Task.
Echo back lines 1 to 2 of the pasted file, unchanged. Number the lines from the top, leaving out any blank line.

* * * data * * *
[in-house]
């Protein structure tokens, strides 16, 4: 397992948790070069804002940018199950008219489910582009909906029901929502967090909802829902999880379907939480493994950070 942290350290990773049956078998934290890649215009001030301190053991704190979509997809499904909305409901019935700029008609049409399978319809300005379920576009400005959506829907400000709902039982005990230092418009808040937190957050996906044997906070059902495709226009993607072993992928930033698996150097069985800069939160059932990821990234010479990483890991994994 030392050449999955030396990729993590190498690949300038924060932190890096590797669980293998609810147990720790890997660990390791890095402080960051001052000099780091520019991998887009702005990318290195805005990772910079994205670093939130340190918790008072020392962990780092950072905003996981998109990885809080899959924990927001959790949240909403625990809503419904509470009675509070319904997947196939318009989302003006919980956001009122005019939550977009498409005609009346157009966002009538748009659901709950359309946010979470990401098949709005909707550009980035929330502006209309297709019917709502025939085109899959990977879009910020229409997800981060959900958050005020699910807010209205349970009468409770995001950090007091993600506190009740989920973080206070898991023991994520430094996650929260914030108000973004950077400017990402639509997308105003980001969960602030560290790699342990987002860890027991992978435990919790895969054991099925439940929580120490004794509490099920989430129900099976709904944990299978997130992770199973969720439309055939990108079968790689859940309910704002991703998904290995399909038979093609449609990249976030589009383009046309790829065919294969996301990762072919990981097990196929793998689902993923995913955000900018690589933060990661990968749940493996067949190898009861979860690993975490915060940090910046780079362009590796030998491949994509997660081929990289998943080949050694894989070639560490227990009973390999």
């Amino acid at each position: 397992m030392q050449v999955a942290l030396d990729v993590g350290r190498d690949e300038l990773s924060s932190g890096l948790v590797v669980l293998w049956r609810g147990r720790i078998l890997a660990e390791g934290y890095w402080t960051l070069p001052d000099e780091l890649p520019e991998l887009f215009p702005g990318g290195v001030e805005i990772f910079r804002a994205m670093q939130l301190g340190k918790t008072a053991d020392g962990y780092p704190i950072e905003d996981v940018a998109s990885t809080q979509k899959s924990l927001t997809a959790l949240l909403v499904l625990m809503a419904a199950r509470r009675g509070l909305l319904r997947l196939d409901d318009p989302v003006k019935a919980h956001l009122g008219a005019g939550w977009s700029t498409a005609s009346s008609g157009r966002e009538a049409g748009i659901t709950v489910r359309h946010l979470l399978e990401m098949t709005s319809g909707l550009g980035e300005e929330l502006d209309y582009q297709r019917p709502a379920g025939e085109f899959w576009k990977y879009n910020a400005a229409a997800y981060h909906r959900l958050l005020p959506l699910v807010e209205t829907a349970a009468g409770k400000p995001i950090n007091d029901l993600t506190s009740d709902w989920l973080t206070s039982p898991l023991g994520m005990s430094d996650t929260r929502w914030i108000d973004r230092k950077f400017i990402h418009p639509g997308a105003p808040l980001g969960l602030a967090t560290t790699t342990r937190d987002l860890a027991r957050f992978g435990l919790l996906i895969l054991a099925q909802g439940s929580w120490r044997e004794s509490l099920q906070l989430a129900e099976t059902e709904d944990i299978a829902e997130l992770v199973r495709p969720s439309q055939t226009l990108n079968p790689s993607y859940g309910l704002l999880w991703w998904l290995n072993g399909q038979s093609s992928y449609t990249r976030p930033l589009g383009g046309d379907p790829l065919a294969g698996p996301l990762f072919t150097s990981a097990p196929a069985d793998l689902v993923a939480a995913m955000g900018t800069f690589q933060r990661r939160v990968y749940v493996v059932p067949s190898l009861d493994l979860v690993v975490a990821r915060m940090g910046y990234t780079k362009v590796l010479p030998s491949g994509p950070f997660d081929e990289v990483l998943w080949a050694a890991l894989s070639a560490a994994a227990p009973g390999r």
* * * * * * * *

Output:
[in-house]
């Protein structure tokens, strides 16, 4: 397992948790070069804002940018199950008219489910582009909906029901929502967090909802829902999880379907939480493994950070 942290350290990773049956078998934290890649215009001030301190053991704190979509997809499904909305409901019935700029008609049409399978319809300005379920576009400005959506829907400000709902039982005990230092418009808040937190957050996906044997906070059902495709226009993607072993992928930033698996150097069985800069939160059932990821990234010479990483890991994994 030392050449999955030396990729993590190498690949300038924060932190890096590797669980293998609810147990720790890997660990390791890095402080960051001052000099780091520019991998887009702005990318290195805005990772910079994205670093939130340190918790008072020392962990780092950072905003996981998109990885809080899959924990927001959790949240909403625990809503419904509470009675509070319904997947196939318009989302003006919980956001009122005019939550977009498409005609009346157009966002009538748009659901709950359309946010979470990401098949709005909707550009980035929330502006209309297709019917709502025939085109899959990977879009910020229409997800981060959900958050005020699910807010209205349970009468409770995001950090007091993600506190009740989920973080206070898991023991994520430094996650929260914030108000973004950077400017990402639509997308105003980001969960602030560290790699342990987002860890027991992978435990919790895969054991099925439940929580120490004794509490099920989430129900099976709904944990299978997130992770199973969720439309055939990108079968790689859940309910704002991703998904290995399909038979093609449609990249976030589009383009046309790829065919294969996301990762072919990981097990196929793998689902993923995913955000900018690589933060990661990968749940493996067949190898009861979860690993975490915060940090910046780079362009590796030998491949994509997660081929990289998943080949050694894989070639560490227990009973390999």